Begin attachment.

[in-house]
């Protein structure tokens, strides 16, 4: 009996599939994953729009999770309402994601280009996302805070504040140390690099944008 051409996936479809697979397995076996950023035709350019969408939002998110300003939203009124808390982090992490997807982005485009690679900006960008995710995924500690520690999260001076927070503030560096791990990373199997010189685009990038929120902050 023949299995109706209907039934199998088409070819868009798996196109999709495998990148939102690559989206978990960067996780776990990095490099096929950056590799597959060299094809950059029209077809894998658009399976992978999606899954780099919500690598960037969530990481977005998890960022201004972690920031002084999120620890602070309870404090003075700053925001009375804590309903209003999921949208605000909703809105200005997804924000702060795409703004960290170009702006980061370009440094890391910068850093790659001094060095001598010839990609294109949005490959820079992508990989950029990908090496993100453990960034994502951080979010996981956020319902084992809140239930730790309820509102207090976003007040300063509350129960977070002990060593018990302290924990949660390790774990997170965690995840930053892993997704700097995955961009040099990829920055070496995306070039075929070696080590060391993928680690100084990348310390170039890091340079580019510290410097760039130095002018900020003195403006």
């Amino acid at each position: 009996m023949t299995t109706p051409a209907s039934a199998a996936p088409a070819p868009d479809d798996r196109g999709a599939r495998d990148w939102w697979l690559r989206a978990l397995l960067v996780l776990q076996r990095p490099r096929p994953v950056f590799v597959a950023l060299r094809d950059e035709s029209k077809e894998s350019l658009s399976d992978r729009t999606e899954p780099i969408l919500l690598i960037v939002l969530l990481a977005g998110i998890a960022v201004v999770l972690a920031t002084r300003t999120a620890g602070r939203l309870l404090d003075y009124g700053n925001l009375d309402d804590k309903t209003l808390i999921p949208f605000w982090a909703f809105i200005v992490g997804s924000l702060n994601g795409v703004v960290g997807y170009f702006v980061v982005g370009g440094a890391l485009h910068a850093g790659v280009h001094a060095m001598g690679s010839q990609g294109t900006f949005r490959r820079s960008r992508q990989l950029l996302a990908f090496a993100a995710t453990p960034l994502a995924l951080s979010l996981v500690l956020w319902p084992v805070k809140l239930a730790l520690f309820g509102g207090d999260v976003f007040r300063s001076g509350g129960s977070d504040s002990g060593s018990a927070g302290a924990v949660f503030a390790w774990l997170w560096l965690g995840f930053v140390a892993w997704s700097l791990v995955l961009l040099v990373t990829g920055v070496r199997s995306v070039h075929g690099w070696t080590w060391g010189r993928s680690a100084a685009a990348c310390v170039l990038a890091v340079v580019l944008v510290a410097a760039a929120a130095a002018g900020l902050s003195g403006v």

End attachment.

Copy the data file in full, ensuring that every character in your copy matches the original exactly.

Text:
[in-house]
């Protein structure tokens, strides 16, 4: 009996599939994953729009999770309402994601280009996302805070504040140390690099944008 051409996936479809697979397995076996950023035709350019969408939002998110300003939203009124808390982090992490997807982005485009690679900006960008995710995924500690520690999260001076927070503030560096791990990373199997010189685009990038929120902050 023949299995109706209907039934199998088409070819868009798996196109999709495998990148939102690559989206978990960067996780776990990095490099096929950056590799597959060299094809950059029209077809894998658009399976992978999606899954780099919500690598960037969530990481977005998890960022201004972690920031002084999120620890602070309870404090003075700053925001009375804590309903209003999921949208605000909703809105200005997804924000702060795409703004960290170009702006980061370009440094890391910068850093790659001094060095001598010839990609294109949005490959820079992508990989950029990908090496993100453990960034994502951080979010996981956020319902084992809140239930730790309820509102207090976003007040300063509350129960977070002990060593018990302290924990949660390790774990997170965690995840930053892993997704700097995955961009040099990829920055070496995306070039075929070696080590060391993928680690100084990348310390170039890091340079580019510290410097760039130095002018900020003195403006």
């Amino acid at each position: 009996m023949t299995t109706p051409a209907s039934a199998a996936p088409a070819p868009d479809d798996r196109g999709a599939r495998d990148w939102w697979l690559r989206a978990l397995l960067v996780l776990q076996r990095p490099r096929p994953v950056f590799v597959a950023l060299r094809d950059e035709s029209k077809e894998s350019l658009s399976d992978r729009t999606e899954p780099i969408l919500l690598i960037v939002l969530l990481a977005g998110i998890a960022v201004v999770l972690a920031t002084r300003t999120a620890g602070r939203l309870l404090d003075y009124g700053n925001l009375d309402d804590k309903t209003l808390i999921p949208f605000w982090a909703f809105i200005v992490g997804s924000l702060n994601g795409v703004v960290g997807y170009f702006v980061v982005g370009g440094a890391l485009h910068a850093g790659v280009h001094a060095m001598g690679s010839q990609g294109t900006f949005r490959r820079s960008r992508q990989l950029l996302a990908f090496a993100a995710t453990p960034l994502a995924l951080s979010l996981v500690l956020w319902p084992v805070k809140l239930a730790l520690f309820g509102g207090d999260v976003f007040r300063s001076g509350g129960s977070d504040s002990g060593s018990a927070g302290a924990v949660f503030a390790w774990l997170w560096l965690g995840f930053v140390a892993w997704s700097l791990v995955l961009l040099v990373t990829g920055v070496r199997s995306v070039h075929g690099w070696t080590w060391g010189r993928s680690a100084a685009a990348c310390v170039l990038a890091v340079v580019l944008v510290a410097a760039a929120a130095a002018g900020l902050s003195g403006v």